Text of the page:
Tag Archives: Warrior

Pehlwan: The Migrant Warrior

Our latest story at Virtual Bharat is one from our own city—Mumbai. The city of dreams. The city of warriors. The city of migrants. This story is dedicated to the unbreakable spirit of the migrants who make Mumbai the city that it is today. The bustling financial capital, made up of 22 million, that runs on the strength of its migrant warriors. 

Milind Kuber Patil, Nilesh Baban Madale, Shailesh Rangrao Maske, Raju Baban Jadhav, Omkar Kisan Pawar, and Amit Shrirang Ghadage are a few among the migrants who come to Mumbai to make a living, a future, and a name. They have left their families and come a long way from home to fulfill their dreams. And they choose a path of their own making. What sets these migrants apart is that they not only take on the dream and struggles of Mumbai but dedicate themselves to training in the ancient Indian art form – Pehlwani. An intensive sport involving over 8 hours of practice a day, and an intensive daily regime. Their training begins at a young age, presenting hard work and determination as fuel for both the mind and the body. They worship the soil they train on, tending to it every day, nourishing it with honey and minerals before stepping onto it to train.

These pehlwans moved to the Mahatma Phule Vyayam Mandir, an akhada (training centre) located in Chinchpokli, Mumbai, in their teens, with a dream to become the greatest pehlwans of India. They work in the city as coolies, laborers, security guards, and various other daily wage jobs to earn their living. What keeps them going, is their love for their art, and their determination to keep growing.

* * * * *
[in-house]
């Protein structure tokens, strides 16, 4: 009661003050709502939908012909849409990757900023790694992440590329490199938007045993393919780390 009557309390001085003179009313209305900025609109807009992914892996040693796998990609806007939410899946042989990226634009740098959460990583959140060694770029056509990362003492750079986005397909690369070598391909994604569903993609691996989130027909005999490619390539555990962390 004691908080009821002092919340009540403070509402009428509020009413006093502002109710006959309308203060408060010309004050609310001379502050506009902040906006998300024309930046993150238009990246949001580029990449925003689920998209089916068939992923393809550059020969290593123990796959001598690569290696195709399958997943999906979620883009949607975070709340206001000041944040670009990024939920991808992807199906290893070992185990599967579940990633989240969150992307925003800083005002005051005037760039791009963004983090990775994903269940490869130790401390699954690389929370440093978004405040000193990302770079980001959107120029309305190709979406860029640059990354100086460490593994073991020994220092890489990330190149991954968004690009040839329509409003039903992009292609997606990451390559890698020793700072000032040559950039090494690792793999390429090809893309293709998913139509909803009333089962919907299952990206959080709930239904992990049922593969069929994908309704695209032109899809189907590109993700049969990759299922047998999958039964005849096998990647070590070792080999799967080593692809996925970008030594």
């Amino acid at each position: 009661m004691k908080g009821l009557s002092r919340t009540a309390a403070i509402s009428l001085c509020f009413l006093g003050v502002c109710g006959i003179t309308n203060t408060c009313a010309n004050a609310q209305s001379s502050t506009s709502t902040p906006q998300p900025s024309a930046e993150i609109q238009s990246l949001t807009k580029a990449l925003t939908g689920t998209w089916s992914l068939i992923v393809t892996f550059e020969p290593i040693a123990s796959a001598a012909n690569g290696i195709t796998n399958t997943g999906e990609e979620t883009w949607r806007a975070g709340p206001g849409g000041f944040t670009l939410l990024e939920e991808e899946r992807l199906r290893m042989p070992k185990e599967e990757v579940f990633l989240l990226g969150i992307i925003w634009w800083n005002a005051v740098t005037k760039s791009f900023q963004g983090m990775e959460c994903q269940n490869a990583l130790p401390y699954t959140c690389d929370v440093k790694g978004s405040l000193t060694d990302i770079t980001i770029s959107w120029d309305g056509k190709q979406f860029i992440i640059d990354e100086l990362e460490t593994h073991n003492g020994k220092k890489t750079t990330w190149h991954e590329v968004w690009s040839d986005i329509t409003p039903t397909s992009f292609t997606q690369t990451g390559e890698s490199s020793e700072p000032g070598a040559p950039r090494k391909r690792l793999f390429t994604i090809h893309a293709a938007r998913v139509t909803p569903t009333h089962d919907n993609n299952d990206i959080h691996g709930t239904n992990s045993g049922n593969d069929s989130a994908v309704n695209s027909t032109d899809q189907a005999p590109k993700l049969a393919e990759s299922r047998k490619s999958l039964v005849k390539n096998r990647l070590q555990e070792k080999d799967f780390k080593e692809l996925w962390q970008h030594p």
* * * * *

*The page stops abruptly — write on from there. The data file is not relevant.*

“Everybody has a desire, and I do too. I want to keep moving forward in life. I am never satisfied with my body, because then I would settle for this,” says Milind. 

Pehlwani or Kushti is an ancient Indian art of combat, thought to have been around in its early form (Malla-Yuddha) since the 5th millennium BCE. The art of Kushti has been evolving for centuries. It came to take its modern shape in the Mughal and colonial eras. Despite this, the core values of Kushti have continued to remain its true fuel. The men who are trained as pehlwans take an oath – stop a blow, never strike. They use their strength and prowess to defend the weaker sections of society.

The pehlwan plays the role of the protector. The training of Pehlwani echoes the wisdom of ancient traditions that aimed to create an aspirational figure for society. A role model for the traditional Indian male. The pehlwan. The pehlawan (the first guardian). As we shoot with the pehlwans, we see not only their incredible training and willpower, but their kindness, diligence, and sheer inner strength, honed by their practice. The film shows the journey of the pehlwan in the city built on the dreams of migrants. With the lyrics of Dopeadelicz ringing in your ears, “Fight like a warrior, win like a champion,” this film is about Mumbai’s own migrant warriors. Watch the film now. 

Virtual Bharat is a 1000 film journey of untold stories of India spanning people, landscapes, literature, folklore, dance, music, traditions, architecture, and more in a repository of culture. The vision of director Bharatbala, creator of Maa Tujhe Salaam, we are a tale of India told person-by-person, story-by-story, and experience-by-experience. The films are under 10 minutes in length and are currently available on Virtual Bharat’s Youtube Channel